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Open Access Research article

Changes in neuronal activation patterns in response to androgen deprivation therapy: a pilot study

Monique M Cherrier13*, Paul R Borghesani1, Amy L Shelton4 and Celestia S Higano2

Author Affiliations

1 Department of Psychiatry and Behavioral Sciences, University of Washington School of Medicine, Seattle, WA; 98195; USA

2 Department of Medicine, University of Washington School of Medicine, Seattle, WA; 98195, USA

3 MIRECC VAPSHCS, 1660 S. Columbian Way Seattle WA 98108; USA

4 Department of Psychological and Brain Sciences, Ames Hall/3400 North Charles Street, Johns Hopkins University, Baltimore, MD 21218: USA

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BMC Cancer 2010, 10:1  doi:10.1186/1471-2407-10-1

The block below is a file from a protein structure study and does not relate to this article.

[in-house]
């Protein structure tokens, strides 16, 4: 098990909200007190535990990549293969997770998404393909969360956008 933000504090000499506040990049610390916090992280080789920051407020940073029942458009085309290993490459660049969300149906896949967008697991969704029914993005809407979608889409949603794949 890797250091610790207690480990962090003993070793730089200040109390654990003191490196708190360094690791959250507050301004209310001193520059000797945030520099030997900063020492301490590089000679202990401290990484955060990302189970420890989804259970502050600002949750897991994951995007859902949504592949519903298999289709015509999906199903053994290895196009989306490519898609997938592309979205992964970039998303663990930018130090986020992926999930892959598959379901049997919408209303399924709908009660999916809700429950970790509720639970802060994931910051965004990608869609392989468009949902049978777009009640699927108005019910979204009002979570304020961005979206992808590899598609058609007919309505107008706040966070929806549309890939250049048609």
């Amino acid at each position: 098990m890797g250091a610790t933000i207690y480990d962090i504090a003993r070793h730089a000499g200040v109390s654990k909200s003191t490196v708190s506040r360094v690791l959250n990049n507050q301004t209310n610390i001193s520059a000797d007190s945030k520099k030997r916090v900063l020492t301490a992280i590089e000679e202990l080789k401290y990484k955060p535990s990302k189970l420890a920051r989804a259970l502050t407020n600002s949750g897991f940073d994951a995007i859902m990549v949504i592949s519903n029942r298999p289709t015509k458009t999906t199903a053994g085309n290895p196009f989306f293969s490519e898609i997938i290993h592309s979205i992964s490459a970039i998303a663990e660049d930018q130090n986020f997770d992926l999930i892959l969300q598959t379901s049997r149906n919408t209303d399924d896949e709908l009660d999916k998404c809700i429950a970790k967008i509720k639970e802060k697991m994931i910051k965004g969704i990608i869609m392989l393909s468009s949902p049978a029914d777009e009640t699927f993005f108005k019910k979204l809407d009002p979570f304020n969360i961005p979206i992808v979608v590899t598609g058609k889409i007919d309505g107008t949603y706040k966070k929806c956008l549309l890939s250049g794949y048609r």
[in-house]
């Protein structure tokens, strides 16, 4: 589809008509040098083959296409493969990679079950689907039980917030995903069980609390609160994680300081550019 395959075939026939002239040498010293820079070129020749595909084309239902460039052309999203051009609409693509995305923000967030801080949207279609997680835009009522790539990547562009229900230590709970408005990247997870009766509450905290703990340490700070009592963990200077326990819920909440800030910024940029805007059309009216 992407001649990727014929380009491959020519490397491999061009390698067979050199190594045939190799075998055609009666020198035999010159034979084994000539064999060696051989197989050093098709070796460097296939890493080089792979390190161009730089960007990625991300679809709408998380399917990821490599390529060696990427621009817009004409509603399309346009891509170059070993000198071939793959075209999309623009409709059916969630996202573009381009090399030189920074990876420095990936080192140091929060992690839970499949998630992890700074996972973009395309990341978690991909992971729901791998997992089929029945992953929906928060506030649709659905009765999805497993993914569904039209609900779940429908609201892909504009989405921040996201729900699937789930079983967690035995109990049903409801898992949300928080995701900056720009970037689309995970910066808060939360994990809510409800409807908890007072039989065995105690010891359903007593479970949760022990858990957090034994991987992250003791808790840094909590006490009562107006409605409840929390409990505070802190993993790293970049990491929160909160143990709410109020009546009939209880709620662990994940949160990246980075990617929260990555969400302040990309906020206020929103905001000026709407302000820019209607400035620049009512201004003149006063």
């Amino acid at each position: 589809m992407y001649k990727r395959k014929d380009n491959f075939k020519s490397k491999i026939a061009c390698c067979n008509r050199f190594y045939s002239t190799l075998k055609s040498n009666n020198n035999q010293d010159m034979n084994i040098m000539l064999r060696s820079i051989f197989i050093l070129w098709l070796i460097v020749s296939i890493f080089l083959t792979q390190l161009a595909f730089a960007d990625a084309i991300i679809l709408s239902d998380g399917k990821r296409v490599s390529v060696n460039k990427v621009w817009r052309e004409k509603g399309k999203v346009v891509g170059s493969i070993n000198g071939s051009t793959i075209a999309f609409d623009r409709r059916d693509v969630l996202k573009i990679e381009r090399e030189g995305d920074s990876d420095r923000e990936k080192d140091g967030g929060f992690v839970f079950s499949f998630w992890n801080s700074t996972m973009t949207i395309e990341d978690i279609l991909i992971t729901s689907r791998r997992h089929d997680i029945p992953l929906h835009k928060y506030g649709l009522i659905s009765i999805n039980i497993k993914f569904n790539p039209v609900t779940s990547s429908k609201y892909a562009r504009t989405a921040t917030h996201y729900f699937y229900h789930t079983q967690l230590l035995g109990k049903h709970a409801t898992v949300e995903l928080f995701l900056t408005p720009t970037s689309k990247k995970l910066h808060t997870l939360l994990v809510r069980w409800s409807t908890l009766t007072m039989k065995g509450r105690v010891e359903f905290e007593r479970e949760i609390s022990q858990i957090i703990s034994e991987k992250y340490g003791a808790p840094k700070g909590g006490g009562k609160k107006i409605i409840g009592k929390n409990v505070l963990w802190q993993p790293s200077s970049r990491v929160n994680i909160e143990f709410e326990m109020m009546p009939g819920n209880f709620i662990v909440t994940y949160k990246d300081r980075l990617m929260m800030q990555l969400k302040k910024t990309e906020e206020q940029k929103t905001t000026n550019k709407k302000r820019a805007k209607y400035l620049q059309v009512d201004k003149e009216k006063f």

Published: 4 January 2010



A common treatment option for men with prostate cancer is androgen deprivation therapy (ADT). However, men undergoing ADT may experience physical side effects, changes in quality of life and sometimes psychiatric and cognitive side effects.


In this study, hormone naïve patients without evidence of metastases with a rising PSA were treated with nine months of ADT. Functional magnetic resonance imaging (fMRI) of the brain during three visuospatial tasks was performed at baseline prior to treatment and after nine months of ADT in five subjects. Seven healthy control patients, underwent neuroimaging at the same time intervals.


ADT patients showed reduced, task-related BOLD-fMRI activation during treatment that was not observed in control subjects. Reduction in activation in right parietal-occipital regions from baseline was observed during recall of the spatial location of objects and mental rotation.


Findings, while preliminary, suggest that ADT reduces task-related neural activation in brain regions that are involved in mental rotation and accurate recall of spatial information.